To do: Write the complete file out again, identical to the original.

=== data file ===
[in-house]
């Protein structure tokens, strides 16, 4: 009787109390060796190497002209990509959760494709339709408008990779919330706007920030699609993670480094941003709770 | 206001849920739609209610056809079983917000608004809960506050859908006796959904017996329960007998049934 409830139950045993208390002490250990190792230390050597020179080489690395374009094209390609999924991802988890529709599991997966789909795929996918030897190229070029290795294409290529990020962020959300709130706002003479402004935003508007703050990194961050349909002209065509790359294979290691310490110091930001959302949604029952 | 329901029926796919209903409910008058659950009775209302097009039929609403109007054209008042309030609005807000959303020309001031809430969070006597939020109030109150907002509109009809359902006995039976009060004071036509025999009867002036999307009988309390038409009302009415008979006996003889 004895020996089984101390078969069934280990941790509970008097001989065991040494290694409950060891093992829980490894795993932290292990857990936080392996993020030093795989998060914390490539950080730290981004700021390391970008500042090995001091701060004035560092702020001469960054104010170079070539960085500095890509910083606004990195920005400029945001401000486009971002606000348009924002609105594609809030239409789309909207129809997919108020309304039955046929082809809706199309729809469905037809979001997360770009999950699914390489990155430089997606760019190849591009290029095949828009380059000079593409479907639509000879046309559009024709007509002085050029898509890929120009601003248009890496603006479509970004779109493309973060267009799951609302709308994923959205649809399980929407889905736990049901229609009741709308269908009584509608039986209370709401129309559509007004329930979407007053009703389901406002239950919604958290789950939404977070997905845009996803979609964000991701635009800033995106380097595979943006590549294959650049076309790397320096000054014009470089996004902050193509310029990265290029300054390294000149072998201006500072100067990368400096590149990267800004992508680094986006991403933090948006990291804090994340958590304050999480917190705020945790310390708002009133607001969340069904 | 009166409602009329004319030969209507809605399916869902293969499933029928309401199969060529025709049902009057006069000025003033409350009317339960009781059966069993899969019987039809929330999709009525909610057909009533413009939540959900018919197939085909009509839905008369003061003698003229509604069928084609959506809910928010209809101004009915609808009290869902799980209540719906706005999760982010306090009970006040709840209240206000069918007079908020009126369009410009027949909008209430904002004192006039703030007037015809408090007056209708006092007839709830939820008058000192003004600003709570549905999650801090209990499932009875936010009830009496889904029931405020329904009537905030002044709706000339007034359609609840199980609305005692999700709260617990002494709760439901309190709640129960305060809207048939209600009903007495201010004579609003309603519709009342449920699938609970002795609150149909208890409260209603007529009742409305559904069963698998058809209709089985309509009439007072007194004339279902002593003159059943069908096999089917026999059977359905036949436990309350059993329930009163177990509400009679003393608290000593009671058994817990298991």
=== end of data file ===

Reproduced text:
[in-house]
């Protein structure tokens, strides 16, 4: 009787109390060796190497002209990509959760494709339709408008990779919330706007920030699609993670480094941003709770 | 206001849920739609209610056809079983917000608004809960506050859908006796959904017996329960007998049934 409830139950045993208390002490250990190792230390050597020179080489690395374009094209390609999924991802988890529709599991997966789909795929996918030897190229070029290795294409290529990020962020959300709130706002003479402004935003508007703050990194961050349909002209065509790359294979290691310490110091930001959302949604029952 | 329901029926796919209903409910008058659950009775209302097009039929609403109007054209008042309030609005807000959303020309001031809430969070006597939020109030109150907002509109009809359902006995039976009060004071036509025999009867002036999307009988309390038409009302009415008979006996003889 004895020996089984101390078969069934280990941790509970008097001989065991040494290694409950060891093992829980490894795993932290292990857990936080392996993020030093795989998060914390490539950080730290981004700021390391970008500042090995001091701060004035560092702020001469960054104010170079070539960085500095890509910083606004990195920005400029945001401000486009971002606000348009924002609105594609809030239409789309909207129809997919108020309304039955046929082809809706199309729809469905037809979001997360770009999950699914390489990155430089997606760019190849591009290029095949828009380059000079593409479907639509000879046309559009024709007509002085050029898509890929120009601003248009890496603006479509970004779109493309973060267009799951609302709308994923959205649809399980929407889905736990049901229609009741709308269908009584509608039986209370709401129309559509007004329930979407007053009703389901406002239950919604958290789950939404977070997905845009996803979609964000991701635009800033995106380097595979943006590549294959650049076309790397320096000054014009470089996004902050193509310029990265290029300054390294000149072998201006500072100067990368400096590149990267800004992508680094986006991403933090948006990291804090994340958590304050999480917190705020945790310390708002009133607001969340069904 | 009166409602009329004319030969209507809605399916869902293969499933029928309401199969060529025709049902009057006069000025003033409350009317339960009781059966069993899969019987039809929330999709009525909610057909009533413009939540959900018919197939085909009509839905008369003061003698003229509604069928084609959506809910928010209809101004009915609808009290869902799980209540719906706005999760982010306090009970006040709840209240206000069918007079908020009126369009410009027949909008209430904002004192006039703030007037015809408090007056209708006092007839709830939820008058000192003004600003709570549905999650801090209990499932009875936010009830009496889904029931405020329904009537905030002044709706000339007034359609609840199980609305005692999700709260617990002494709760439901309190709640129960305060809207048939209600009903007495201010004579609003309603519709009342449920699938609970002795609150149909208890409260209603007529009742409305559904069963698998058809209709089985309509009439007072007194004339279902002593003159059943069908096999089917026999059977359905036949436990309350059993329930009163177990509400009679003393608290000593009671058994817990298991």